these traditional practices and thus forge a memorandum of agreement so local
government and communities can work hand in hand.
indigenous leaders highlighted that their traditional farming involves diverse
crops as against the monoculture of "modern” agriculture. Since crops
are diverse in a traditional farm, indigenous communities are assured of a
variety of foods for their health and nutrition, thus assuring them “food
security,” said Matthew Tauli of the non-government Montañosa Research and
Development Center (MRDC) based in Sagada, Mountain Province.
indigenous communities’ traditional crops have been threatened by hybrid
varieties and more recently by genetically modified seeds, said Tauli. One
disadvantage of these hybrid and genetically modified seeds is that they
cannot be replanted and they can only promise good production if applied with
chemical fertilizers and pesticides. The result: farmers have to solely rely
on agri-chemical companies for their seeds and other inputs. This is in
contrast to traditional farming in which farmers have full control over their
seeds as long as they continue to propagate these.
indigenous participants tackled other threats and challenges and how to
respond to these. One is how to transmit Matthew Tauli of MRDC. to the
youth indigenous knowledge and good cultural practices and values, which
indigenous communities need to survive. The good news is that there are
current initiatives and programs on these.
Cordilleras in northern Philippines has organizations, which have been
promoting local indigenous cultures and practices. Youth leaders Mattyline
Camfili and Renalyn Tubao, for example, have become ambassadors of Cordillera
indigenous culture through the Dap-ayan ti Kultura iti Kordillera or DKK.
Among other things, the DKK focuses on indigenous
performing arts such as dances and songs and its members have performed in various parts in the country and abroad.
is the Lin-awa Center, a Baguio City-based center that aims to transmit
Kalinga culture and values in an urban setting. Since Baguio is where many
Kalinga youth study and where others seek employment, some Kalinga
professionals and leaders thought of establishing a center where young people
learn about how to play their traditional musical instruments, perform their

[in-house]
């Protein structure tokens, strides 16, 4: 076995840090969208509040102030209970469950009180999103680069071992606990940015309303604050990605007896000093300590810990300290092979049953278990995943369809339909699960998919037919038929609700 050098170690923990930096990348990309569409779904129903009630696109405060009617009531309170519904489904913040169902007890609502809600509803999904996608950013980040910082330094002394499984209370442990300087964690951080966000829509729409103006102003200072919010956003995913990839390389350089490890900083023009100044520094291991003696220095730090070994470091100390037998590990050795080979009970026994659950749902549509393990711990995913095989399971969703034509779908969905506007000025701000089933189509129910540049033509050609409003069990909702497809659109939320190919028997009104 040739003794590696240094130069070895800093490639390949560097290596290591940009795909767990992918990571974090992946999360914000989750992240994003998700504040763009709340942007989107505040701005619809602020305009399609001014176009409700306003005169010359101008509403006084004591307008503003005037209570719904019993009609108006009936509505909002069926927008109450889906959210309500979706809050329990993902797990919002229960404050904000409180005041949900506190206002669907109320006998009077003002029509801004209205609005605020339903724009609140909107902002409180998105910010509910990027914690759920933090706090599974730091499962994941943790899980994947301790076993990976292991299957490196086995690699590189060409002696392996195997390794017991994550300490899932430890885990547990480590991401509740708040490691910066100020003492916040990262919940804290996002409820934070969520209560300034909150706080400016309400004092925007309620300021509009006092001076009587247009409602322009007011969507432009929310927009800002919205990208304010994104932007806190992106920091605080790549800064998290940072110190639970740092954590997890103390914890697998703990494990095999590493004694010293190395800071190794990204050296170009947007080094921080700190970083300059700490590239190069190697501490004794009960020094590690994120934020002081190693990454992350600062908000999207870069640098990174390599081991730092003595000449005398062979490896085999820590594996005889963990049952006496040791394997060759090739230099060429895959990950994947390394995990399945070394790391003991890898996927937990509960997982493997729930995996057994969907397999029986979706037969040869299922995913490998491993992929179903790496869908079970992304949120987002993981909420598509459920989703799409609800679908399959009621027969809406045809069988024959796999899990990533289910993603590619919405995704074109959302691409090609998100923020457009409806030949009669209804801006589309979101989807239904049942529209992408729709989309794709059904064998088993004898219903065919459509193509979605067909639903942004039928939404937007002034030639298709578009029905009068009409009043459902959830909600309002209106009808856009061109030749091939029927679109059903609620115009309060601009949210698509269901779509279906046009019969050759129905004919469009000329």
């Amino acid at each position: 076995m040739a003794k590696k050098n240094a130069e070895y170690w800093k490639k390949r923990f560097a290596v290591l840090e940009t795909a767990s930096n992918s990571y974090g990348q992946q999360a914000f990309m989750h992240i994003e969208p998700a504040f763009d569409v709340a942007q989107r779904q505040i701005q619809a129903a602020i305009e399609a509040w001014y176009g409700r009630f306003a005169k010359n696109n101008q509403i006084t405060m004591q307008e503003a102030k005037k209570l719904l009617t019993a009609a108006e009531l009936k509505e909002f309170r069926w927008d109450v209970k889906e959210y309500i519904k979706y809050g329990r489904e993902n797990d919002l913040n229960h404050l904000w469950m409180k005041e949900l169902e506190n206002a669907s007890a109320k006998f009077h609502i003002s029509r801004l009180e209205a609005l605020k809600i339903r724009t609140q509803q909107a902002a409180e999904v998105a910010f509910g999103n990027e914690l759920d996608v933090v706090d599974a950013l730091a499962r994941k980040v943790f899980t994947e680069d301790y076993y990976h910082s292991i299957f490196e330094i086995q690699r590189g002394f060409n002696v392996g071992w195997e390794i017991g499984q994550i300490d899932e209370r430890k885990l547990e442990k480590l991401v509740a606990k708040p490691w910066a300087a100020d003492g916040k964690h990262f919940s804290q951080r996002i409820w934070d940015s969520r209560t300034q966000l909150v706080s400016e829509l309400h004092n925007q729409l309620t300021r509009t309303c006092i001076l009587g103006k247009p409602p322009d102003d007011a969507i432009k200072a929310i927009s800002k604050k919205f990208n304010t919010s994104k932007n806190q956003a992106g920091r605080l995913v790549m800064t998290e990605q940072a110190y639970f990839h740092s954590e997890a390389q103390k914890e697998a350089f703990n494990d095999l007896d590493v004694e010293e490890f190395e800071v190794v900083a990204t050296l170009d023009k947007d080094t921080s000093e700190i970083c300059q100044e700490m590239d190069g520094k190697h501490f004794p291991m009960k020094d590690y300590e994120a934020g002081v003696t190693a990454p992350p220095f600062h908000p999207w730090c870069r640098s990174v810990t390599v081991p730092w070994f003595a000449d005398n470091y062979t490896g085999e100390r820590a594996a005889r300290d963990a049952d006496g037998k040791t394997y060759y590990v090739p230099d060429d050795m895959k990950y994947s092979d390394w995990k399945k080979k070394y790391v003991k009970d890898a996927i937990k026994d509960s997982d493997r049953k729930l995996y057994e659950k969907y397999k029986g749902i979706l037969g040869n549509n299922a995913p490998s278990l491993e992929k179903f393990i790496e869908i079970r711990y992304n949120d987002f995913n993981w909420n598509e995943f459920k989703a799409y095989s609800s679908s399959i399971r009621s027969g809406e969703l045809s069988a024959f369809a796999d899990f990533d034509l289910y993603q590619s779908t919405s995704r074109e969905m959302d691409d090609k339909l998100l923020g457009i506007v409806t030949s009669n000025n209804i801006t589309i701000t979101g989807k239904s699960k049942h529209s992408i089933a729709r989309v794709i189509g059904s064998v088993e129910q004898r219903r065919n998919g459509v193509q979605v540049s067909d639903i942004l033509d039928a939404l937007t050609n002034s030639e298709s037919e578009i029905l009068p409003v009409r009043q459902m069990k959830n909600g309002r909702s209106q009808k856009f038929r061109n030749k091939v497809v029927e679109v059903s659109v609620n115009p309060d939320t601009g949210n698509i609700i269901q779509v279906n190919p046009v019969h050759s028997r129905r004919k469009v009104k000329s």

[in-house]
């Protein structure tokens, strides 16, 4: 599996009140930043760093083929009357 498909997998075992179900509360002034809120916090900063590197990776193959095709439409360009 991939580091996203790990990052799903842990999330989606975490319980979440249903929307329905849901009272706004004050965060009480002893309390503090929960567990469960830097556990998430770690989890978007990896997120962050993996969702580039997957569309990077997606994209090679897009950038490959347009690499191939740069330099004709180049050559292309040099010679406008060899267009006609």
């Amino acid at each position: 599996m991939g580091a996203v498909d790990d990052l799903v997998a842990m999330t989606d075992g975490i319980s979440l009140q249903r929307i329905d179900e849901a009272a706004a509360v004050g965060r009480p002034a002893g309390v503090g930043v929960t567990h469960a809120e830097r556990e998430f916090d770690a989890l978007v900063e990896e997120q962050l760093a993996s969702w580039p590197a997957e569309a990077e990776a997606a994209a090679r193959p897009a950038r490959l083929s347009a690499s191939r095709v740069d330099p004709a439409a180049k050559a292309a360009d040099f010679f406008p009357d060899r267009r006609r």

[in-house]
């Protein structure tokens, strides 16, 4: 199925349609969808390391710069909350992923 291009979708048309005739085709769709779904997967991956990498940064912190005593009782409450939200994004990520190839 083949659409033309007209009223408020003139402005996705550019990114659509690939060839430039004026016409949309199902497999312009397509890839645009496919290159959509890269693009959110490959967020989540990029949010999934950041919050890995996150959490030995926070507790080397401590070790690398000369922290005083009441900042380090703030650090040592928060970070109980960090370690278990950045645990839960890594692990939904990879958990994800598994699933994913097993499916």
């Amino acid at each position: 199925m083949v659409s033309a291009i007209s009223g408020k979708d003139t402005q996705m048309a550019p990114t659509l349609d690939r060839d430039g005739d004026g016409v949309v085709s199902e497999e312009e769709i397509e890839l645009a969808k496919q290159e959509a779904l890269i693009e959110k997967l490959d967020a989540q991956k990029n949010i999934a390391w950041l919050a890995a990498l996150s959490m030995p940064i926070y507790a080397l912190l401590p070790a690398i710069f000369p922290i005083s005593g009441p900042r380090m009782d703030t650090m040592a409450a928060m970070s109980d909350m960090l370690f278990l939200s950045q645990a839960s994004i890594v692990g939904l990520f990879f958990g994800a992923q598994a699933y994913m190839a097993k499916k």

dances, socialize and share and celebrate “a state of well-being.” The
center, said its head Lucy Ruiz, seeks to help Kalinga youth to become
“proud of our roots” and “not let discrimination put us down but rather
delight in our differences.” On their own, many indigenous communities have
established ways to transmit traditional knowledge to the young.
Magbukun Aeta tribe of Bataan faces near extinction of its indigenous language,
which embodies the community’s customs, traditions and values. But the tribe
has made it a point to train educators to teach children about their own
language. Aeta educators are aware that should they fail to teach the young
about their language, there will come a time when a big library of traditional
knowledge will be lost altogether as key elders pass away.
indigenous leaders underscored the challenges and threats to their human
rights and dignity and how they have responded to defend these. The indigenous
community of Sagada, Mountain Province, for example, was able to prevent a
company from building a telecommunication tower in a place the community
highly regards as one of its sacred sites, said Sagada-based researcher and
writer Gina Dizon.
also reported about how the community stopped a British filmmaker from filming
how Sagada coffins were made for lack of free, prior and informed consent (FPIC)
from the residents. Seeking the residents’ FPIC is not enough as the
permission of the spirits of the dead is required, according to tradition and
this entails costly elaborate rituals. Dizon thus suggested the need for
policies to protect indigenous communities from visitors or outsiders with
certain vested interests. Another issue highlighted was land grabbing. Ibaloi
elder Vicky Macay narrated how wide swaths of Ibaloi lands were lost as a
result of colonization and past and present government land laws and policies.